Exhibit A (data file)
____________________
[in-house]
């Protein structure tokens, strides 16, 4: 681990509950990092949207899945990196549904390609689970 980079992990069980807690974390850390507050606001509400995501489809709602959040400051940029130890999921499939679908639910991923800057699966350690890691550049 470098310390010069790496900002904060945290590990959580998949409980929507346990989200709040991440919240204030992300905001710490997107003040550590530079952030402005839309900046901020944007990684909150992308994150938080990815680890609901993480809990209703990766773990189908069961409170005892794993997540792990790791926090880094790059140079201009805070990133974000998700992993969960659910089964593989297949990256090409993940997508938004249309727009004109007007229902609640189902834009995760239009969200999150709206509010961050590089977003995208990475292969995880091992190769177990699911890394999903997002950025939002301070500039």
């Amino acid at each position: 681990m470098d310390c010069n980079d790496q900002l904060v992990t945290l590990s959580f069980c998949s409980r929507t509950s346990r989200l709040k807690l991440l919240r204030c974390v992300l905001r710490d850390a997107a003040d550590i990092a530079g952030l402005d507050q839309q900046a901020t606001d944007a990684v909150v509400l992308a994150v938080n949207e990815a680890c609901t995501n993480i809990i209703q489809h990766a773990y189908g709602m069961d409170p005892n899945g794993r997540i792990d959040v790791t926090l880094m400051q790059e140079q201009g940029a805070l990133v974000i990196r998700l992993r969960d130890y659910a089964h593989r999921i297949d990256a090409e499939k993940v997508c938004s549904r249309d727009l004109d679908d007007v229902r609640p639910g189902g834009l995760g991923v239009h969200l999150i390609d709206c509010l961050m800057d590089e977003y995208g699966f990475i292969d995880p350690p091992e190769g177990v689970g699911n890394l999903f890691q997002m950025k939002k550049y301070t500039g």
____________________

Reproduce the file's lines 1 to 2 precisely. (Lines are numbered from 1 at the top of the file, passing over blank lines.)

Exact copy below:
[in-house]
């Protein structure tokens, strides 16, 4: 681990509950990092949207899945990196549904390609689970 980079992990069980807690974390850390507050606001509400995501489809709602959040400051940029130890999921499939679908639910991923800057699966350690890691550049 470098310390010069790496900002904060945290590990959580998949409980929507346990989200709040991440919240204030992300905001710490997107003040550590530079952030402005839309900046901020944007990684909150992308994150938080990815680890609901993480809990209703990766773990189908069961409170005892794993997540792990790791926090880094790059140079201009805070990133974000998700992993969960659910089964593989297949990256090409993940997508938004249309727009004109007007229902609640189902834009995760239009969200999150709206509010961050590089977003995208990475292969995880091992190769177990699911890394999903997002950025939002301070500039």